The University of Chicago Crown Family School of Social Work, Policy, and Practice is offering a minor, Inequality, Social Problems, and Change, exclusively for students in the UChicago College. The minor will provide students the opportunity to deepen their understanding of the nature of inequality as it takes shape in pivotal societal institutions and to formulate feasible pathways for reducing inequality and improving quality of life.
Students will learn:
1. that inequality is among the most critical social problems of our times. This minor will provide students with foundational knowledge about the nature and ramifications of social inequality in its various forms, including economic, racial, gender, and class. Students will be grounded in an understanding of the drivers and sources of different types of injustice and how they are connected to various forms of structural disadvantage.
2. how to link theory and action. This minor will help students transform conceptual knowledge into action by learning about a range of strategies that can be used to address disparities. All courses in the minor attend to social change, ranging from offering hands-on experience in addressing inequality on the ground-level to interrogating the relative merits of concrete and empirical avenues for effecting change.
3. multilevel and multisystem approaches to mitigating social inequality. Impacting social inequality requires taking action at multiple levels – individual, family, community, organizational, and societal, and in multiple systems – education, criminal justice, immigration, labor market, health, and social welfare. The benefits of studying with students from a range of majors will further facilitate multilevel, multisystem thinking, with the explicit goal of effecting change to reduce social inequality.
Inequality, Social Problems, and Change will examine the underlying causes and consequences of—and innovative solutions to—society’s most pressing social problems. Courses focus on the interconnectedness of individuals, families, and communities, and emphasize the ways in which societal and structural forces intervene in the lives of marginalized groups, sometimes producing improvements while other times resulting in unintended negative effects. The minor places particular weight on understanding social issues that disproportionately affect marginalized and disadvantaged populations along the lines of race, ethnicity, gender, socioeconomic status, migration status, national origin and identity. Moreover, the minor will help students understand the ways in which social markers, individually and collectively, influence inequity domains such as mass incarceration, immigration policy, access to health care, political power and participation, and physical and mental health. The minor will go beyond demonstrating that such inequalities exist to equally focus onreal world interventions and their potential to mitigate and/or disrupt existing inequalities.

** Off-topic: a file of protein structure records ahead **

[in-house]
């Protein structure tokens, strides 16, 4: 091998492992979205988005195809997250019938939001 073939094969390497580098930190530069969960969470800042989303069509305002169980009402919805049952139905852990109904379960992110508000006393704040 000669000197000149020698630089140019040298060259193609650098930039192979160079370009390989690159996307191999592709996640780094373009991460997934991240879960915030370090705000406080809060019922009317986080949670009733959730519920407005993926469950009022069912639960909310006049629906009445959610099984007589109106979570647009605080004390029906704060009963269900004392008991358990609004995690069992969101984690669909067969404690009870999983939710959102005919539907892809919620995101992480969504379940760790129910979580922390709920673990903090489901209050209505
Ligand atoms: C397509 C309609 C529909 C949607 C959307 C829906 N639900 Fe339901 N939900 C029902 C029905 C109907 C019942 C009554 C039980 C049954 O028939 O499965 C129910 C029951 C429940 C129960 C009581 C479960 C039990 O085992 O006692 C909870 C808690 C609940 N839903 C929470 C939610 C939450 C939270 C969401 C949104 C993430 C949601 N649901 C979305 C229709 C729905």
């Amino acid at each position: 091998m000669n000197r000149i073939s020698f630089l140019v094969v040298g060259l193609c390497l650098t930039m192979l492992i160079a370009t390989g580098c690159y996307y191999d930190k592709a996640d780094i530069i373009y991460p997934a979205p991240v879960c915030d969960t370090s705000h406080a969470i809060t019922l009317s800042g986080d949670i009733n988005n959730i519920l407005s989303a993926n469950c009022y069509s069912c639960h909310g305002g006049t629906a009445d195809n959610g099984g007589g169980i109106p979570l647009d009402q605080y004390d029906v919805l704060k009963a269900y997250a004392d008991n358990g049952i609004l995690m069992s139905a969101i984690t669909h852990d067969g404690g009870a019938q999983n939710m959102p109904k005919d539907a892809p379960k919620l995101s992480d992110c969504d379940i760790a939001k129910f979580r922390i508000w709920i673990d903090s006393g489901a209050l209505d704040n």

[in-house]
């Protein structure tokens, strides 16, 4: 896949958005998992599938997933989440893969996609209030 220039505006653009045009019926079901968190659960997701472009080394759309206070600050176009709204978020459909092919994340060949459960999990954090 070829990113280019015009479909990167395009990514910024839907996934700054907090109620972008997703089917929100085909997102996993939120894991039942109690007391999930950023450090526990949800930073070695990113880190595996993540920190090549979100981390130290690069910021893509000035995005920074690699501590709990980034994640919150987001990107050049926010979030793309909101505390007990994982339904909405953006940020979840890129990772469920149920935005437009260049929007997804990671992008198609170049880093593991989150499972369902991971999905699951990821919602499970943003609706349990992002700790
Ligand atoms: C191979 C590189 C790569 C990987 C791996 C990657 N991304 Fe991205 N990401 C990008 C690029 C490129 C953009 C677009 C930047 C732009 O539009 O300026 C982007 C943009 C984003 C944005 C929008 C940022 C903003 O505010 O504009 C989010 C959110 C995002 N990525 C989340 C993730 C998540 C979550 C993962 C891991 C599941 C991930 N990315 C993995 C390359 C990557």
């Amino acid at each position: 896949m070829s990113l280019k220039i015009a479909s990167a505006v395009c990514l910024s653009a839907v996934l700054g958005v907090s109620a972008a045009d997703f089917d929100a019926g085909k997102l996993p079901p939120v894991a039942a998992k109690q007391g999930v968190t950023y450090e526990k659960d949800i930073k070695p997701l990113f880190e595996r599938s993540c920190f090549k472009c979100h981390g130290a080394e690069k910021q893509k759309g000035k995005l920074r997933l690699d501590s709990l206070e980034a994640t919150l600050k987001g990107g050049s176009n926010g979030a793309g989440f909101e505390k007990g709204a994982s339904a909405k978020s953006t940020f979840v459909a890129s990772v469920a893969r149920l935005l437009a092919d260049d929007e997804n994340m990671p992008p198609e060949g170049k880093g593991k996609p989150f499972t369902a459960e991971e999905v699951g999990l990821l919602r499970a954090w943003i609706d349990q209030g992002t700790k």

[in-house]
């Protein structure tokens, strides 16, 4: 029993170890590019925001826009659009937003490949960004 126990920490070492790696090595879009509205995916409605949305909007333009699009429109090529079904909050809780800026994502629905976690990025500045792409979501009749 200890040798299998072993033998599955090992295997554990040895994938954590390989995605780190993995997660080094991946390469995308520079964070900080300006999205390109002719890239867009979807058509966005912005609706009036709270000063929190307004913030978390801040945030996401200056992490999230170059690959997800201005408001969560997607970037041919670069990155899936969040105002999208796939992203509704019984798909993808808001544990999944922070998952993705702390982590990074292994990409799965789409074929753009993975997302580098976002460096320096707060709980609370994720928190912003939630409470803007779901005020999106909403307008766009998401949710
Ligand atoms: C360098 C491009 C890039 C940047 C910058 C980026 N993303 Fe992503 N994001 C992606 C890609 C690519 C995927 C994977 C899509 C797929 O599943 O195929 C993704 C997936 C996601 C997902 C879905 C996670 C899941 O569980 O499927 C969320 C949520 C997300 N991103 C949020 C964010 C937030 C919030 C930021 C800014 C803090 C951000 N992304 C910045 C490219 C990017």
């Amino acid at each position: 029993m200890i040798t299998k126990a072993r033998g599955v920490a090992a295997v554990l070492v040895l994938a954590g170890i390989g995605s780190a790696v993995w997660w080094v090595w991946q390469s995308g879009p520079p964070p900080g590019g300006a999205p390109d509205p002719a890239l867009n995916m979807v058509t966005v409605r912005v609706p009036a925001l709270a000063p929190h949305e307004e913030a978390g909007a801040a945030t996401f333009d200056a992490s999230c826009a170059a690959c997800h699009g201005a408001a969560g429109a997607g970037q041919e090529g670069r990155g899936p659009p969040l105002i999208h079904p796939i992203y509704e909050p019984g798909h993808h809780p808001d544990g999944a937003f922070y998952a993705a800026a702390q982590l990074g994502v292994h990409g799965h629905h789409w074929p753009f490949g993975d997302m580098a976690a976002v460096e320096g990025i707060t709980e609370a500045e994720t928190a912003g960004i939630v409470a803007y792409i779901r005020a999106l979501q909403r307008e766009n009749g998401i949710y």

While the Inequality, Social Problems, and Change minor is complementary to the College’s social science majors, it stands apart in not only offering rigorous empirical evidence of an array of complex inequalities but also equally emphasizing the role of applied interventions at multiple levels to disrupt or mitigate systems fueling inequality.
This minor is open to all majors
College students in any field of study may complete a minor in Inequality, Social Problems, and Change. Coursework is designed to complement the knowledge students gain in their majors across many disciplines, including public policy, economics, law and society, and sociology. The minor can also provide a background for medical school, the allied health professions, the study of law with an emphasis on social justice and human rights, and doctoral work in disciplines that focus on inequality, social justice, mental health and health.
The Inequality, Social Problems, and Change minor requires a minimum total of five approved courses. Students take one required foundation course and choose a minimum of four approved electives. All four electives can be SSA-offered College courses, or students may take three SSA College electives and a fourth approved SSA graduate class or elective in another department. (Students will be given credit toward the minor for approved courses that they completed before the launch of this minor.)
Courses in the minor may not be double counted with the student’s major(s), other minors, or general education requirements. Courses in the minor must be taken for quality grades.
Declaring the Minor is Inequality, Social Problems, and Change
Students who elect the minor must meet with the Faculty Director for the minor before the end of Spring Quarter of their third year to declare their intention to complete the minor. The Director’s approval for the minor program should be submitted to a student’s College adviser by the annual deadline.
Susan Lambert, Professor
Crown Family School of Social Work, Policy, and Practice